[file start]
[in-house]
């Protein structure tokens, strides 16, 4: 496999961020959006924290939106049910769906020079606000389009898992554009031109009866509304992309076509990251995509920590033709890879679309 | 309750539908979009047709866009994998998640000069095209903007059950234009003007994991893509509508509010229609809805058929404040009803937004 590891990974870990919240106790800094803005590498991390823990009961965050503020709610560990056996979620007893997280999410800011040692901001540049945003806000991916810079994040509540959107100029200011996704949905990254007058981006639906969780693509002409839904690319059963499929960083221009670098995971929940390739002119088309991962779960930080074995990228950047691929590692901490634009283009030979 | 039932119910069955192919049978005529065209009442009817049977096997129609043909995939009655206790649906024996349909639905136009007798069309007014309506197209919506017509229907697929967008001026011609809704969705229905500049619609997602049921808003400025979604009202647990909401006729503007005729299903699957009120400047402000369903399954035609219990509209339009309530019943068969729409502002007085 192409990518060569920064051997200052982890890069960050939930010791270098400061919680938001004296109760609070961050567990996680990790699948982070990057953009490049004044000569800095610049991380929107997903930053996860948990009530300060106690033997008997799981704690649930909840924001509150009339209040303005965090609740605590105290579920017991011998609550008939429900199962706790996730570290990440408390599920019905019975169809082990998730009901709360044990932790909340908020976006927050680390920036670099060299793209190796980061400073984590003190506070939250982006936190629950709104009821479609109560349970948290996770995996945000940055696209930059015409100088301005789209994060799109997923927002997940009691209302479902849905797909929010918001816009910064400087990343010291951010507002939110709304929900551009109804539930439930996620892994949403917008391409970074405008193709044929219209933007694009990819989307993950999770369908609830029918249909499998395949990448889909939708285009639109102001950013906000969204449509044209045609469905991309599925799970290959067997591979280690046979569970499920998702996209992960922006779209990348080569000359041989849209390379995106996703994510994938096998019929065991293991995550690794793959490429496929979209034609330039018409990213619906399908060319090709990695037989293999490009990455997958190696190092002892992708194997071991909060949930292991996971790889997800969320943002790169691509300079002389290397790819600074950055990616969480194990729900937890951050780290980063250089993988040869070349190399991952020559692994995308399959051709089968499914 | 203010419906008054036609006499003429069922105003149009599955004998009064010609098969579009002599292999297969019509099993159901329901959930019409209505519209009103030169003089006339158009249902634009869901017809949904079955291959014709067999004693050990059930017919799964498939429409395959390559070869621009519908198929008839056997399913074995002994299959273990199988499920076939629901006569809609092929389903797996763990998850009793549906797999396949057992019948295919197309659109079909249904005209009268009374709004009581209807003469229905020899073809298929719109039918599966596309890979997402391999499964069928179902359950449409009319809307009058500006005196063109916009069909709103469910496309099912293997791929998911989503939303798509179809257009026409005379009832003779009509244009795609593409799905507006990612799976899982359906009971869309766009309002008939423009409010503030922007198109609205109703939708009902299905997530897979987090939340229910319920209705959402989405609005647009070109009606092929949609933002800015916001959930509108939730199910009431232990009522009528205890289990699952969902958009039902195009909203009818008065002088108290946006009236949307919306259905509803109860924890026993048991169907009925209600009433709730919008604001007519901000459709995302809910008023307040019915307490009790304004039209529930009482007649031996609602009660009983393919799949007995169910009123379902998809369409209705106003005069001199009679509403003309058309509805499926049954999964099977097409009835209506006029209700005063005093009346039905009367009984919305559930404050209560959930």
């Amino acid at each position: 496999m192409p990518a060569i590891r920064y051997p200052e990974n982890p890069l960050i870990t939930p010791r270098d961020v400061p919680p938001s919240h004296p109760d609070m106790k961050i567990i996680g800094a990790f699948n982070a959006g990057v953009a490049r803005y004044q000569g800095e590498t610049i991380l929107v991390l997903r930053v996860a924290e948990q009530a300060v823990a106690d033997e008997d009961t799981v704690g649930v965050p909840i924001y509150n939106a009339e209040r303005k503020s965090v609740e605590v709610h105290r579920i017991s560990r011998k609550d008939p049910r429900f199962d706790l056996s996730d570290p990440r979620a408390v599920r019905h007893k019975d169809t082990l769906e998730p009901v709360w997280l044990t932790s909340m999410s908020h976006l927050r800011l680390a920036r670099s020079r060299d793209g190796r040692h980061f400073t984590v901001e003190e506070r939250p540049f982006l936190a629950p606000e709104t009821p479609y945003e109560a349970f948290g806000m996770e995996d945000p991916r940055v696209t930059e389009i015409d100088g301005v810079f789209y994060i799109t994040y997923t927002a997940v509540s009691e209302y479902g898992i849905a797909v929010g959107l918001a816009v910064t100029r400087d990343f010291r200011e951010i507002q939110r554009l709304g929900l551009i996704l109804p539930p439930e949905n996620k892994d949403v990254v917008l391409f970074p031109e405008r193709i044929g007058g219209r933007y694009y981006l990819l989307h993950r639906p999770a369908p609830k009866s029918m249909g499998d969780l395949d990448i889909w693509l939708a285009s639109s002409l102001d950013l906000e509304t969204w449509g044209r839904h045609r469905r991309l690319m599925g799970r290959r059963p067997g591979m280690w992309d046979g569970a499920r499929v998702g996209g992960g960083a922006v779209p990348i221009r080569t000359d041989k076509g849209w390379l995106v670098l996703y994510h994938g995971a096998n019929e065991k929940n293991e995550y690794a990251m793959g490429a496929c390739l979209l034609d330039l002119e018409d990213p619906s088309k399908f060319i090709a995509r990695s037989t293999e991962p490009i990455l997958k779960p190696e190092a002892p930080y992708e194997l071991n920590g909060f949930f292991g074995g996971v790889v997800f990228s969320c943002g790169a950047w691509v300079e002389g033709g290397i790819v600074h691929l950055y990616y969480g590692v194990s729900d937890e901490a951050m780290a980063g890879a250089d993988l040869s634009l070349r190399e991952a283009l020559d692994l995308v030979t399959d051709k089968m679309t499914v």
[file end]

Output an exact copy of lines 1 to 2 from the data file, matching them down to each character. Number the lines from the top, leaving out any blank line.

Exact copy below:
[in-house]
């Protein structure tokens, strides 16, 4: 496999961020959006924290939106049910769906020079606000389009898992554009031109009866509304992309076509990251995509920590033709890879679309 | 309750539908979009047709866009994998998640000069095209903007059950234009003007994991893509509508509010229609809805058929404040009803937004 590891990974870990919240106790800094803005590498991390823990009961965050503020709610560990056996979620007893997280999410800011040692901001540049945003806000991916810079994040509540959107100029200011996704949905990254007058981006639906969780693509002409839904690319059963499929960083221009670098995971929940390739002119088309991962779960930080074995990228950047691929590692901490634009283009030979 | 039932119910069955192919049978005529065209009442009817049977096997129609043909995939009655206790649906024996349909639905136009007798069309007014309506197209919506017509229907697929967008001026011609809704969705229905500049619609997602049921808003400025979604009202647990909401006729503007005729299903699957009120400047402000369903399954035609219990509209339009309530019943068969729409502002007085 192409990518060569920064051997200052982890890069960050939930010791270098400061919680938001004296109760609070961050567990996680990790699948982070990057953009490049004044000569800095610049991380929107997903930053996860948990009530300060106690033997008997799981704690649930909840924001509150009339209040303005965090609740605590105290579920017991011998609550008939429900199962706790996730570290990440408390599920019905019975169809082990998730009901709360044990932790909340908020976006927050680390920036670099060299793209190796980061400073984590003190506070939250982006936190629950709104009821479609109560349970948290996770995996945000940055696209930059015409100088301005789209994060799109997923927002997940009691209302479902849905797909929010918001816009910064400087990343010291951010507002939110709304929900551009109804539930439930996620892994949403917008391409970074405008193709044929219209933007694009990819989307993950999770369908609830029918249909499998395949990448889909939708285009639109102001950013906000969204449509044209045609469905991309599925799970290959067997591979280690046979569970499920998702996209992960922006779209990348080569000359041989849209390379995106996703994510994938096998019929065991293991995550690794793959490429496929979209034609330039018409990213619906399908060319090709990695037989293999490009990455997958190696190092002892992708194997071991909060949930292991996971790889997800969320943002790169691509300079002389290397790819600074950055990616969480194990729900937890951050780290980063250089993988040869070349190399991952020559692994995308399959051709089968499914 | 203010419906008054036609006499003429069922105003149009599955004998009064010609098969579009002599292999297969019509099993159901329901959930019409209505519209009103030169003089006339158009249902634009869901017809949904079955291959014709067999004693050990059930017919799964498939429409395959390559070869621009519908198929008839056997399913074995002994299959273990199988499920076939629901006569809609092929389903797996763990998850009793549906797999396949057992019948295919197309659109079909249904005209009268009374709004009581209807003469229905020899073809298929719109039918599966596309890979997402391999499964069928179902359950449409009319809307009058500006005196063109916009069909709103469910496309099912293997791929998911989503939303798509179809257009026409005379009832003779009509244009795609593409799905507006990612799976899982359906009971869309766009309002008939423009409010503030922007198109609205109703939708009902299905997530897979987090939340229910319920209705959402989405609005647009070109009606092929949609933002800015916001959930509108939730199910009431232990009522009528205890289990699952969902958009039902195009909203009818008065002088108290946006009236949307919306259905509803109860924890026993048991169907009925209600009433709730919008604001007519901000459709995302809910008023307040019915307490009790304004039209529930009482007649031996609602009660009983393919799949007995169910009123379902998809369409209705106003005069001199009679509403003309058309509805499926049954999964099977097409009835209506006029209700005063005093009346039905009367009984919305559930404050209560959930």